Driving data and cost and mileage trackers are also available, as is a handy warnings section; which is handy as, the app is unfortunately currently showing a parking brake fault – looks like I’ll be contacting my local Audi dealer to book in. Thankfully, the app has a section for finding a local Audi service partner!
Update - 15th October 2020
Short journeys are where the Audi A7, like all PHEVs, earns its keep by making the most of its 14kWh battery power.
But, what happens when the journey you want to take isn’t that short – how does a 2.0-litre petrol engine pushing out more than 250hp fare in the fuel stakes?
A run up to Yorkshire and back to drop my eldest daughter off at the Army Foundation College in Harrogate as she starts her career as a junior soldier in the British Army was the perfect opportunity to see how Audi’s gran coupe performed.
Drive profile set to Auto, sat-nav programmed and climate control set, we made our way from not-so-sunny Essex. Pouring with rain for almost the entire journey both to and from Harrogate via an overnight stop in Bradford, the A7 simply excelled with Audi’s legendary quattro four-weel drive system keeping us firmly planted, despite the wet weather and drenched motorways.
The A7 has an incredibly well-appointed and comfortable cabin whether you’re the driver or a chauffeured passenger and we arrived out our destination stress-free and relaxed. The Audi simply ate the 486-mile round trip at a pretty impressive average of 50.2 mpg.
Update - 25th September 2020
There’s plenty of upsides to PHEVs, but one of the consequences of vehicles with a hybrid powertrain is needing somewhere to house the batteries.
This often results in them being stored under the boot floor, leading to reduced storage. With Audi’s A7 plug-in, storing that 14.1kWh battery reduces available boot space to 380 litres, or 1235 litres with folded rear seats, a reduction of 155 compared to the 535 and 1390 litres respectivelty of the non-PHEV variants.
However, the A7 plug-in’s boot is still big enough to take a set of gold clubs and a couple of large suitcases!
Update - 10th September 2020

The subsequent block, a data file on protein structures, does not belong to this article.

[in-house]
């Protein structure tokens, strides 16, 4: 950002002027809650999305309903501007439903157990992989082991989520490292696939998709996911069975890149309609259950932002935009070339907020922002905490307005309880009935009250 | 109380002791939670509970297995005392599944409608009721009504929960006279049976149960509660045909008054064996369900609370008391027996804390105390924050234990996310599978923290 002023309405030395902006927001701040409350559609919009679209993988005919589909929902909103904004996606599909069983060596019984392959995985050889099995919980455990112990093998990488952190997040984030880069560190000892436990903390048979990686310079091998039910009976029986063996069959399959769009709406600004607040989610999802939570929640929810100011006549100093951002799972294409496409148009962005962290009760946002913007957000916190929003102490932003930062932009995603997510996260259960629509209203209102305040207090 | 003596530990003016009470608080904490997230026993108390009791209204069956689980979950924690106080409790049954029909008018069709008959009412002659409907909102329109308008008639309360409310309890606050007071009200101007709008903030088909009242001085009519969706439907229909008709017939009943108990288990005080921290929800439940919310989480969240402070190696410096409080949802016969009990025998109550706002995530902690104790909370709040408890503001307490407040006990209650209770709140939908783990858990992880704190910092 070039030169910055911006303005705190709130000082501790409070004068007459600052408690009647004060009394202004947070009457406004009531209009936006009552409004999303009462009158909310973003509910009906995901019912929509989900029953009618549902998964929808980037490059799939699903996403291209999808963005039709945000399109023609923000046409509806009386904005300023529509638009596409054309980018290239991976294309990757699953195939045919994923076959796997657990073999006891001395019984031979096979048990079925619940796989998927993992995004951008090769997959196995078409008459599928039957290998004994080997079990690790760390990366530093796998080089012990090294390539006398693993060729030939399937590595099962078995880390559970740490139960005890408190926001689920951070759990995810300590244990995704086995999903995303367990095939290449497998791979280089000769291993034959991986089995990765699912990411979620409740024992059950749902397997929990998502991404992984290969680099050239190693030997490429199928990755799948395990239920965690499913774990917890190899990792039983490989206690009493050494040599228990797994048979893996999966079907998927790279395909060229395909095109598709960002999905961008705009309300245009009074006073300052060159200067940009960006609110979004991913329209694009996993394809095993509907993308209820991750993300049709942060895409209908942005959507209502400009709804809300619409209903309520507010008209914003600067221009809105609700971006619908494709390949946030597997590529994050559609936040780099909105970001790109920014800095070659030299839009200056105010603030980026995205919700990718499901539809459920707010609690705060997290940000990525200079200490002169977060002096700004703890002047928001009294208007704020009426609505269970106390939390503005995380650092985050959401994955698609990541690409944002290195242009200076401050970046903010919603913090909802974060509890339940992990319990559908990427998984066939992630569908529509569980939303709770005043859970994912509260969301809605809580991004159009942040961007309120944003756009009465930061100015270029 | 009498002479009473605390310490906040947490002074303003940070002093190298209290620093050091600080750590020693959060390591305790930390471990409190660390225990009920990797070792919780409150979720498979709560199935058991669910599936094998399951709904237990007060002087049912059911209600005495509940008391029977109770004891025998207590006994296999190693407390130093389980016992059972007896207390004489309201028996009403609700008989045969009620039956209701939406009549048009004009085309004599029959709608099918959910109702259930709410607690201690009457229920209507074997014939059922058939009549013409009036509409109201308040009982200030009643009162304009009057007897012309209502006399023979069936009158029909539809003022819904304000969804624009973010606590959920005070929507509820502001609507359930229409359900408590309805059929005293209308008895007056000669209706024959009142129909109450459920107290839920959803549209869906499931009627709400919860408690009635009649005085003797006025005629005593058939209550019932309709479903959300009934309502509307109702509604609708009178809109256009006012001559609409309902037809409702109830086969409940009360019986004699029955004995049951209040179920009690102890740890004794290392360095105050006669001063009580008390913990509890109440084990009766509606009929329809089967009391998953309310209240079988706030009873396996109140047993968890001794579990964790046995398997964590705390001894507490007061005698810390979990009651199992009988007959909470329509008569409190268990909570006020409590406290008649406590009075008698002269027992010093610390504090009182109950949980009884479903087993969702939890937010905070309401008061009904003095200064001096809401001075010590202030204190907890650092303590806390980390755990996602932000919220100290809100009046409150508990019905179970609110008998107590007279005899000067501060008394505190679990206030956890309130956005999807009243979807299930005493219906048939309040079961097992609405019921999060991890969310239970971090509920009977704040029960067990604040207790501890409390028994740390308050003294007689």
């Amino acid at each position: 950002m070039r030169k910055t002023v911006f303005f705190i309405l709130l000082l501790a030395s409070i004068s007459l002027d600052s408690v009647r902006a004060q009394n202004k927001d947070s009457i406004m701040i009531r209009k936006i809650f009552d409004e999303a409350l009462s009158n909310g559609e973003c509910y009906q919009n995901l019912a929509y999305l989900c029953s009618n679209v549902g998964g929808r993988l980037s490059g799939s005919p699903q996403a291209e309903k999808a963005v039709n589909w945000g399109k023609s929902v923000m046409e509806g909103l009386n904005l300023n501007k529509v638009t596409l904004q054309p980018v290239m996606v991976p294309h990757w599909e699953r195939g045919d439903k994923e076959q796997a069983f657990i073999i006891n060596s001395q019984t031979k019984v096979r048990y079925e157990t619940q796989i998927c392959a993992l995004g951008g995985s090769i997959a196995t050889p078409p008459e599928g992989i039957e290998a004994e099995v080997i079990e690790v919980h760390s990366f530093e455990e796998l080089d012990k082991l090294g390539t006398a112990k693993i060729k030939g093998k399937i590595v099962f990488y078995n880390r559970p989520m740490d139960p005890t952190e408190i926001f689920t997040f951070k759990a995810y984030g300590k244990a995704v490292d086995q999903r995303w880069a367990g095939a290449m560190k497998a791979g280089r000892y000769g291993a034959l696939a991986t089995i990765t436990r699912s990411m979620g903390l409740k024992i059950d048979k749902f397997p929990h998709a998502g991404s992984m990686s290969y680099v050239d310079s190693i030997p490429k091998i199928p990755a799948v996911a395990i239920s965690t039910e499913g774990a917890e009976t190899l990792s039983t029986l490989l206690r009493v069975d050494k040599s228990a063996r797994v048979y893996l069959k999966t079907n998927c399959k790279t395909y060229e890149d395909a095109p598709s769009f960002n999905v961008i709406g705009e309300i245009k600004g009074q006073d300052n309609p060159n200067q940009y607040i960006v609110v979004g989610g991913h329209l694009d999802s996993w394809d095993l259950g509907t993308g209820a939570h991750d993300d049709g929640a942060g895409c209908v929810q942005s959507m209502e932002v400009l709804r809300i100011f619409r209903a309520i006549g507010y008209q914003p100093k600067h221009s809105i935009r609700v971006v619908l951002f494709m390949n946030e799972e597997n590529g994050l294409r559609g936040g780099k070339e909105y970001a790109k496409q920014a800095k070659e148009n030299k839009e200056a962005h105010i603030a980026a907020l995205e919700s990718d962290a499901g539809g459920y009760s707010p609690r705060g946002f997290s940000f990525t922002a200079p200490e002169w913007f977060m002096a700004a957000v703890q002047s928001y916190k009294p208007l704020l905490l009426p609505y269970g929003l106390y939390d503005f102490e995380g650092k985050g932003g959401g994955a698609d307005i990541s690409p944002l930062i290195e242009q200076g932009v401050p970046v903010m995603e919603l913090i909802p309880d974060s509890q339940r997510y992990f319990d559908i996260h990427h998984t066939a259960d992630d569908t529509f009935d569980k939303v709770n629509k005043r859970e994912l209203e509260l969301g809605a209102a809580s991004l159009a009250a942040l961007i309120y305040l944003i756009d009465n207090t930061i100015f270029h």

Driving a hybrid is a far easier experience than I first imagined in that, with the Audi A7, there is no requirement to select different levels of energy recuperation under braking etc. It’s a simple get-in-and-go affair.
That said, for those that like to have some input, there are three key modes of operation to choose from. Hybrid mode is set automatically, and will aim to provide optimum efficiency by automatically selecting either electric, petrol or a combination of both; EV mode utilises battery power only – unless you kick-down hard on the accelerator or are driving over 88mph (which you obviously won’t be doing on UK roads!), in which case the 2.0 TFSI will engage, and last but not least, Battery Hold mode. This final option keeps the battery charge at its current level, allowing you to save your battery for town/city environments later in the journey to keep emissions down rather than on faster A-roads or motorways.
Hybrid mode is probably all you need, for most of my journeys at least, it takes the hassle out of having to select the right driving mode. The petrol engine kicks in when required, but the transition from EV to internal combustion power is almost imperceptible – apart from the not unpleasant rasp of the exhaust and the icon on the dash to show your using the ICE.
Some may prefer to play with different levels of braking and recuperation, but it’s an easier transition from one technology to another if there’s nothing new about the driving experience.
Update - 24th August 2020
They say that you can’t change a first impression, but there’s no need for Audi to worry on that account.
This A7 executive coupe hits the right notes from the off with a bold, muscular front end and capacious grille, flowing through a sleek and swooping roofline and running down to flared shoulders. It’s a beast.
And that positive first impression doesn’t change on the inside either with the typical quality finish to the cabin that Audi has become renowned for; tactile surfaces and clean lines abound with a quality that permeates the cabin.
And that’s without even getting to the very comfy looking leather and alcantara seats bearing Audi’s S-line logo!
Update - 13 August 2020
My new long-term test vehicle brings something different to the table. After myriad crossover/SUVs, I’ll be behind the wheel of an executive coupe for the next six months in the guise of Audi’s stylish A7 Sportback plug-in hybrid.
If you’re lucky enough to have this on your company car choice list, chances are you’re at senior exec level. That’s because this PHEV carries a price tag of £68,425 before any extras. Our test car also comes in Firmament Blue metallic (£685), Comfort & Sound pack (£1,895) and with delivery, half a tank of fuel, plates, Road Fund Licence and first registration fee bringing the total to £71,720.
But, for this money you get Audi’s 4-cylinder 2.0 TFSI petrol engine mated to a 14.1kWh Lithium-ion battery to produce a combined 367hp resulting in a 0-62 dash of 5.7 seconds and a limited top speed of 155 mph. But only 46g/km of emissions and an electric-only official range of up to 24 miles.
This car also comes packed with kit which we’ll explore in future reports. Two features I’m particularly interested in are the Predictive Efficiency Assist and the Predicted Operating Strategy. These two technologies are designed to ensure the correct driving mode for every situation (more details to follow).
Watch this space!